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Malaysian Philharmonic players: management is stealing our mail, ignoring sexual harrassment claims

We have received a sheaf of evidence from one of the nine musicians presently suing the Malaysian Philharmonic Orchestra for unfair dismissal.

Here is a sample:

On 15 November 2010, Tun Dr Siti Hasmah, Patron of the Malaysian Philharmonic Orchestra, and wife of former Malaysian Prime Minister Tun Dr Mahatir Mohammed wrote a letter to the musicians of the MPO in response to our two “petition” letters. The letter says “Dengan Tangan” which means “By Hand”. It was never delivered to us. It was intercepted by persons unknown, and we were never told that our Patron had written to us.
Never mind the insult to us, this act was a shockingly disrespectful slap in the face of one of the most esteemed women in Malaysia. It was only three months later (in February 2011) that we received the letter from a concerned member of the office staff who managed to copy it surreptitiously and pass it to a member of the orchestra (probably at the risk of his or her job).
Claus Peter Flor is, of course, in the middle of all this. His last season as Music Director was to have been 2010-11. The decision not to renew his term after three years came from CEO Karina Ridzuan, after canvassing the orchestra for their views. The overwhelming majority of MPO members voted against renewing his contract. When he learned of this, he appears to have made a deal of some kind with Juniwati. She renewed his contract for three more years, despite his departure having been publicly announced. Now, he’s getting his revenge, by going after those who have been most outspoken against him. (If he were to go after everyone who voted against him, there would be almost no one left in the orchestra.)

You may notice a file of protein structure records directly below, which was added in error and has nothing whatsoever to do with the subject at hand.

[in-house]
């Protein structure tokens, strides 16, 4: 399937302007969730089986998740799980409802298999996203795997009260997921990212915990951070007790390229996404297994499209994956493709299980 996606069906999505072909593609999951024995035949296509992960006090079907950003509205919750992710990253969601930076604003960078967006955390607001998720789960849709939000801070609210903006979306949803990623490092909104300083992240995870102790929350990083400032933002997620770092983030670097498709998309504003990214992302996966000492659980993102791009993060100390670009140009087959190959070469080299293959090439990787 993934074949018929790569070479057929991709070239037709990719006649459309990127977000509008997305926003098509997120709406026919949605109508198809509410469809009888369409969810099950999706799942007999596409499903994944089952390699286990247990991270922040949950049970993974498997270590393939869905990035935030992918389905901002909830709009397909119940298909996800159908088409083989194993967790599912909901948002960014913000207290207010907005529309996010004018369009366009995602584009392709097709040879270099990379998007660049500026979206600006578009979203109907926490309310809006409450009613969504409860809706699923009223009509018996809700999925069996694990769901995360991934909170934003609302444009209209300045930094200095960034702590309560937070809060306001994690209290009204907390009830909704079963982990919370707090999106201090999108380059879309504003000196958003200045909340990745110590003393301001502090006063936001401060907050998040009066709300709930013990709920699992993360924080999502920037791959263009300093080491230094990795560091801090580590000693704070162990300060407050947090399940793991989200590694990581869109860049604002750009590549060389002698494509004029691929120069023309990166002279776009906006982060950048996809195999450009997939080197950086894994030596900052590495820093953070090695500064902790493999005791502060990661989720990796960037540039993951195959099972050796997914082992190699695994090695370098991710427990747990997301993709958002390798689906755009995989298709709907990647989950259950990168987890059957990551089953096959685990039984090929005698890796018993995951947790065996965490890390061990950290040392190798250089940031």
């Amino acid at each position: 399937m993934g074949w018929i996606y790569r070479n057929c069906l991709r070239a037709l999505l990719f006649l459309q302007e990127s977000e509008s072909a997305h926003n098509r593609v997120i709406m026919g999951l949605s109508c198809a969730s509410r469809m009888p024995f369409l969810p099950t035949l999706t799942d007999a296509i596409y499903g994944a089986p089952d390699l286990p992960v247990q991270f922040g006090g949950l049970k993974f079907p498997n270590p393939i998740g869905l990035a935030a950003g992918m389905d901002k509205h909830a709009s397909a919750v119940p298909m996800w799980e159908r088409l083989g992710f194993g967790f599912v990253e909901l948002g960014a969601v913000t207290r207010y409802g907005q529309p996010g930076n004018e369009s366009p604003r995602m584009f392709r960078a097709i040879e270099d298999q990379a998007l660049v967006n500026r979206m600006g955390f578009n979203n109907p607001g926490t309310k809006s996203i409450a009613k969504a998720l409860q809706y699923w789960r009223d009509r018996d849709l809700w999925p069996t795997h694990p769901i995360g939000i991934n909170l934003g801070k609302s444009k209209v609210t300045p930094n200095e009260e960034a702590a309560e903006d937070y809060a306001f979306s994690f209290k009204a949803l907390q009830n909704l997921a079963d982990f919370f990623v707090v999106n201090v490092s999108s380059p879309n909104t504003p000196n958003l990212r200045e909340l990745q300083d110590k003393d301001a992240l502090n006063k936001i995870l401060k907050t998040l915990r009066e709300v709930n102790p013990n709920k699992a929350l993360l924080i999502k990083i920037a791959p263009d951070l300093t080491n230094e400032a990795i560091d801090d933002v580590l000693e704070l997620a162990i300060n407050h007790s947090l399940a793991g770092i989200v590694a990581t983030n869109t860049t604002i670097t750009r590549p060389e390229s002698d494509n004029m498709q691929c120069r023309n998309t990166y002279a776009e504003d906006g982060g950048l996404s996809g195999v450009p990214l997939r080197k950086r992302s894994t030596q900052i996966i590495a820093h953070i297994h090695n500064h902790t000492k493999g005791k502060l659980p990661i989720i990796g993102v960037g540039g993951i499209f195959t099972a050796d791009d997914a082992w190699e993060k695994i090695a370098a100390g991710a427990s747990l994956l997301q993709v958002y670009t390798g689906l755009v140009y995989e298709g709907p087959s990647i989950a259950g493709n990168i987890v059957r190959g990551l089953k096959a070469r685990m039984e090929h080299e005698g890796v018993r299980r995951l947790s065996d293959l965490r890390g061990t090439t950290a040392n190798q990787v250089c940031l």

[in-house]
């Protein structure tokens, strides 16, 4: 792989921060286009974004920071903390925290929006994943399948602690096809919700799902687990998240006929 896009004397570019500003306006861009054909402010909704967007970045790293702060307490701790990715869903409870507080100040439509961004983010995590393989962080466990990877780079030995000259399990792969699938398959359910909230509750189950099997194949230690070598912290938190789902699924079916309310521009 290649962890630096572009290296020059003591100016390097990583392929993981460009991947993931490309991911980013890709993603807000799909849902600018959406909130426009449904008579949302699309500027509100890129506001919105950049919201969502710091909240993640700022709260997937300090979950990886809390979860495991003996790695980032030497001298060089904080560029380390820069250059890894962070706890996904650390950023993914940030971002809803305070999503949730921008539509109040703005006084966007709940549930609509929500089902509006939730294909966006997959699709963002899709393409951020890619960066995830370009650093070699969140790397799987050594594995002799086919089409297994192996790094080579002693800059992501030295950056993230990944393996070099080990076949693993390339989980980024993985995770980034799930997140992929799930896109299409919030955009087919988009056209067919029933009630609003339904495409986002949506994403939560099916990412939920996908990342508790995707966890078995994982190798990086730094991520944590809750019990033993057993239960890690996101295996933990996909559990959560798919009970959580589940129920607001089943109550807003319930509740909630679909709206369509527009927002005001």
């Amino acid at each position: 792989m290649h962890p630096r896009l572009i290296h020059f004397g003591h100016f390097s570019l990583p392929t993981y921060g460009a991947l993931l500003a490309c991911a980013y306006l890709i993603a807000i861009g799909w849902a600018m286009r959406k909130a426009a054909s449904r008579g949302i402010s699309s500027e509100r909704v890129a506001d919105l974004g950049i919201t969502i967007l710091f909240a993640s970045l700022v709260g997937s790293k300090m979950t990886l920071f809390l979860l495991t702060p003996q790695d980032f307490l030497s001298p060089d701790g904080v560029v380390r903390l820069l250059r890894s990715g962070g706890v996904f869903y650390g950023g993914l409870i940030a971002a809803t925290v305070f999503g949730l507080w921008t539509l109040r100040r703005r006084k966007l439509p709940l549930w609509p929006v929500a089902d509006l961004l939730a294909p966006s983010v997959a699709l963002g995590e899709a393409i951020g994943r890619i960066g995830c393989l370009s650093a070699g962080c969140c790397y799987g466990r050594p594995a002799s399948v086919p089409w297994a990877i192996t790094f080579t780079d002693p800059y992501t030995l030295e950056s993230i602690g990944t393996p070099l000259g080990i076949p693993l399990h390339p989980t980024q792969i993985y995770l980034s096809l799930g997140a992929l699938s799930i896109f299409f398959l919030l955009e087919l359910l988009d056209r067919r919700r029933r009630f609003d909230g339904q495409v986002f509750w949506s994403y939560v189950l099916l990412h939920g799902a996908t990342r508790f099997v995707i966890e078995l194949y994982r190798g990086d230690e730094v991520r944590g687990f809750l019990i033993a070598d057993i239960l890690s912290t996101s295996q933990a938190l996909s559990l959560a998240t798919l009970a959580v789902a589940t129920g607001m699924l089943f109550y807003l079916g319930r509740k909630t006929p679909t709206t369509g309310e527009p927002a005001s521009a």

Flor’s personnel file has a long list of well-documented allegations and accusations against him. They run the gamut from verbal and physical intimidation to sexual harassment. I have first hand experience of his inappropriate, unprofessional (redacted) conduct. I have written a formal letter to the management myself. I received no response, and as far as I know, nothing was done about my complaint. I am aware of several other such letters, none of which, to the best of my knowledge, was acted on.
Some are claiming that the firings are a “down-sizing” exercise, meant to save money and reduce the budget. Others are claiming that the management is trying to make space for more Malaysians to enter the orchestra. Both of these theories are demonstrably untrue.
For example, the percussion section (normally a section of five players) will be down to one player on 16 August 2012. Two of the percussionists were fired, and two more have resigned, effective 16 August. One of the players who resigned pleaded with management to allow a fired player to take over his contract. The CEO refused to consider that option, and is instead flying the one remaining percussionist to New York in September 2012 to hire new players for his section. The trombone section is already in the process of auditioning and recruiting two players (a bass trombone, and a second trombone), but rather than freezing a position (as they would do if they were genuinely downsizing), the CEO opted to fire the principal of the section instead. Now on 16 August there will also be only one player in the trombone section.
So they are faced with the expense of repatriating these players and their families, shipping all their household goods overseas, auditioning, trialling, and hiring new musicians, and then paying for all the new musicians’ families and households to come to Malaysia. The idea that they are firing these nine musicians to save money is laughable.
There is also no policy or initiative to hire Malaysians before other nationalities. The orchestra has always tried to hire the best players it could find, regardless of their nationalities, and that has not changed. They are currently advertising in The International Musician and organising auditions in Munich, and the General Manager has made it clear that the policy remains: hire the best players we can find, regardless of nationality.